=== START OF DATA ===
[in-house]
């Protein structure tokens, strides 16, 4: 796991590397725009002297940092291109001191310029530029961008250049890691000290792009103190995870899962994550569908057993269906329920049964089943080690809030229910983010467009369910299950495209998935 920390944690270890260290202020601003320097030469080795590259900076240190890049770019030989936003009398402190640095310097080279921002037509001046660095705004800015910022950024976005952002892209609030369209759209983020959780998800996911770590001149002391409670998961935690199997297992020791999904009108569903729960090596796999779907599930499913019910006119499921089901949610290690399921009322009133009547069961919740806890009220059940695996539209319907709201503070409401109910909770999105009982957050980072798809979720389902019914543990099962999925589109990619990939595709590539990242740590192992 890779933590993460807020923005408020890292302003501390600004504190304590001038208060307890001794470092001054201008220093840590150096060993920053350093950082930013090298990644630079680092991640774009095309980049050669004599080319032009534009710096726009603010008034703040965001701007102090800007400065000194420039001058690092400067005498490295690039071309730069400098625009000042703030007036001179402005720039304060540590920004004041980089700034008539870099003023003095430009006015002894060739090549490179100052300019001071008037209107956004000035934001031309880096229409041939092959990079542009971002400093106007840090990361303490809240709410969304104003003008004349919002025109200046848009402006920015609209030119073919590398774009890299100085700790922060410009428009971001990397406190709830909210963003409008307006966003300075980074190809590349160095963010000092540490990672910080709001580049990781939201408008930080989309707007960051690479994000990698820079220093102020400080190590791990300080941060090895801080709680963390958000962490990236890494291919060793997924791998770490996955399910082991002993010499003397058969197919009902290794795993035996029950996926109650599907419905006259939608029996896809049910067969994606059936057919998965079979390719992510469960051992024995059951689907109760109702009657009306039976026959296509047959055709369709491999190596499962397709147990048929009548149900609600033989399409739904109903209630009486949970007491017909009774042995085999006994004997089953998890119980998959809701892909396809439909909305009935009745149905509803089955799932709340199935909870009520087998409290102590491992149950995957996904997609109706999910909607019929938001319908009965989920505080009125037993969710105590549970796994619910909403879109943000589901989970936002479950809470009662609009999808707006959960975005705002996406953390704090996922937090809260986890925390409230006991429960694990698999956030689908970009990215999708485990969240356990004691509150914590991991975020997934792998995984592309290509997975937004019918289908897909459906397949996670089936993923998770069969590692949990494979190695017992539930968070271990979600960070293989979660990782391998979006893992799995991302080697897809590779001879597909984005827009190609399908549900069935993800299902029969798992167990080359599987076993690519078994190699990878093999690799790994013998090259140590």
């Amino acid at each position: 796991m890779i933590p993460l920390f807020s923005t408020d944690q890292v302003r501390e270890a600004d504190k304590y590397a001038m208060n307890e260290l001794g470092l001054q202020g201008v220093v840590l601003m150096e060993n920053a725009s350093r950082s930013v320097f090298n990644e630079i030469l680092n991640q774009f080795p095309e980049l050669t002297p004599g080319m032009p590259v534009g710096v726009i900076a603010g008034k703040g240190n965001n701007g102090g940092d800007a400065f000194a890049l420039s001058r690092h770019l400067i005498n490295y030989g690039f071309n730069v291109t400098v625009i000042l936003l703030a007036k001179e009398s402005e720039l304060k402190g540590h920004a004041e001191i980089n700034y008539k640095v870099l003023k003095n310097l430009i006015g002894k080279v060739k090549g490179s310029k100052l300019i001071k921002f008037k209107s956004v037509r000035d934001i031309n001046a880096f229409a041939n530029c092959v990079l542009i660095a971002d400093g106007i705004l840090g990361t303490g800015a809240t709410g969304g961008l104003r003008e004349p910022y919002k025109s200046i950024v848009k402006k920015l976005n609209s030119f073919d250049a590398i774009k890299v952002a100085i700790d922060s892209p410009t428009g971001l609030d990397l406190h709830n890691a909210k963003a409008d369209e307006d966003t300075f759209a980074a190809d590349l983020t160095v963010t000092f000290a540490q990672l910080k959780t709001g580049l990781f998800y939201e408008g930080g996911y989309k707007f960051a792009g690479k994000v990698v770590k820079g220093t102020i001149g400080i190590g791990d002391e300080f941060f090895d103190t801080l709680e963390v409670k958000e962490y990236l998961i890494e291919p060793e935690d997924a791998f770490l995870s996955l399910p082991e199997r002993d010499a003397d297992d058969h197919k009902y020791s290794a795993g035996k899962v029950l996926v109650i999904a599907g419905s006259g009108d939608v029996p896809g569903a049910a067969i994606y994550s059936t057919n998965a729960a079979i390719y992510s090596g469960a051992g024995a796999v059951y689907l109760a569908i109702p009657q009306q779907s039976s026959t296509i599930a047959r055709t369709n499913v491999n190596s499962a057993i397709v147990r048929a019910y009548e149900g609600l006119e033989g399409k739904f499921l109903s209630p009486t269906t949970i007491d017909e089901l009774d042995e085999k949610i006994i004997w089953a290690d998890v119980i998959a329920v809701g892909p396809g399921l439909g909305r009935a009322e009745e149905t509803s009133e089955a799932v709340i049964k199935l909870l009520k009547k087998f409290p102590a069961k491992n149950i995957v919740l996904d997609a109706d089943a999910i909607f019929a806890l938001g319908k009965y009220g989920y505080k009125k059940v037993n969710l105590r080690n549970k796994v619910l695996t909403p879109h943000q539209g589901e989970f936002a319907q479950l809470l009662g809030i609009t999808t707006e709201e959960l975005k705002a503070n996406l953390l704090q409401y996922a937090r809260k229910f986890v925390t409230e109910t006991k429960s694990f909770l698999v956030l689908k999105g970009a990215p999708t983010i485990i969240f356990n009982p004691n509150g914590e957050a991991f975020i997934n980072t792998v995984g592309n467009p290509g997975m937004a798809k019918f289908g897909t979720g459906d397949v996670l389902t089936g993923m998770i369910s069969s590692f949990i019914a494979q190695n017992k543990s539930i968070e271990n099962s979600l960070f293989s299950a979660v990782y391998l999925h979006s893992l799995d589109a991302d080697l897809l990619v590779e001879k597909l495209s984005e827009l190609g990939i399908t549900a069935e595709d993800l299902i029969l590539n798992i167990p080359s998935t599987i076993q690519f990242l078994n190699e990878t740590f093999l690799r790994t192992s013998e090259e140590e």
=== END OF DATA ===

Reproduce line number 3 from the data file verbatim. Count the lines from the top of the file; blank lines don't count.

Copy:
């Amino acid at each position: 796991m890779i933590p993460l920390f807020s923005t408020d944690q890292v302003r501390e270890a600004d504190k304590y590397a001038m208060n307890e260290l001794g470092l001054q202020g201008v220093v840590l601003m150096e060993n920053a725009s350093r950082s930013v320097f090298n990644e630079i030469l680092n991640q774009f080795p095309e980049l050669t002297p004599g080319m032009p590259v534009g710096v726009i900076a603010g008034k703040g240190n965001n701007g102090g940092d800007a400065f000194a890049l420039s001058r690092h770019l400067i005498n490295y030989g690039f071309n730069v291109t400098v625009i000042l936003l703030a007036k001179e009398s402005e720039l304060k402190g540590h920004a004041e001191i980089n700034y008539k640095v870099l003023k003095n310097l430009i006015g002894k080279v060739k090549g490179s310029k100052l300019i001071k921002f008037k209107s956004v037509r000035d934001i031309n001046a880096f229409a041939n530029c092959v990079l542009i660095a971002d400093g106007i705004l840090g990361t303490g800015a809240t709410g969304g961008l104003r003008e004349p910022y919002k025109s200046i950024v848009k402006k920015l976005n609209s030119f073919d250049a590398i774009k890299v952002a100085i700790d922060s892209p410009t428009g971001l609030d990397l406190h709830n890691a909210k963003a409008d369209e307006d966003t300075f759209a980074a190809d590349l983020t160095v963010t000092f000290a540490q990672l910080k959780t709001g580049l990781f998800y939201e408008g930080g996911y989309k707007f960051a792009g690479k994000v990698v770590k820079g220093t102020i001149g400080i190590g791990d002391e300080f941060f090895d103190t801080l709680e963390v409670k958000e962490y990236l998961i890494e291919p060793e935690d997924a791998f770490l995870s996955l399910p082991e199997r002993d010499a003397d297992d058969h197919k009902y020791s290794a795993g035996k899962v029950l996926v109650i999904a599907g419905s006259g009108d939608v029996p896809g569903a049910a067969i994606y994550s059936t057919n998965a729960a079979i390719y992510s090596g469960a051992g024995a796999v059951y689907l109760a569908i109702p009657q009306q779907s039976s026959t296509i599930a047959r055709t369709n499913v491999n190596s499962a057993i397709v147990r048929a019910y009548e149900g609600l006119e033989g399409k739904f499921l109903s209630p009486t269906t949970i007491d017909e089901l009774d042995e085999k949610i006994i004997w089953a290690d998890v119980i998959a329920v809701g892909p396809g399921l439909g909305r009935a009322e009745e149905t509803s009133e089955a799932v709340i049964k199935l909870l009520k009547k087998f409290p102590a069961k491992n149950i995957v919740l996904d997609a109706d089943a999910i909607f019929a806890l938001g319908k009965y009220g989920y505080k009125k059940v037993n969710l105590r080690n549970k796994v619910l695996t909403p879109h943000q539209g589901e989970f936002a319907q479950l809470l009662g809030i609009t999808t707006e709201e959960l975005k705002a503070n996406l953390l704090q409401y996922a937090r809260k229910f986890v925390t409230e109910t006991k429960s694990f909770l698999v956030l689908k999105g970009a990215p999708t983010i485990i969240f356990n009982p004691n509150g914590e957050a991991f975020i997934n980072t792998v995984g592309n467009p290509g997975m937004a798809k019918f289908g897909t979720g459906d397949v996670l389902t089936g993923m998770i369910s069969s590692f949990i019914a494979q190695n017992k543990s539930i968070e271990n099962s979600l960070f293989s299950a979660v990782y391998l999925h979006s893992l799995d589109a991302d080697l897809l990619v590779e001879k597909l495209s984005e827009l190609g990939i399908t549900a069935e595709d993800l299902i029969l590539n798992i167990p080359s998935t599987i076993q690519f990242l078994n190699e990878t740590f093999l690799r790994t192992s013998e090259e140590e």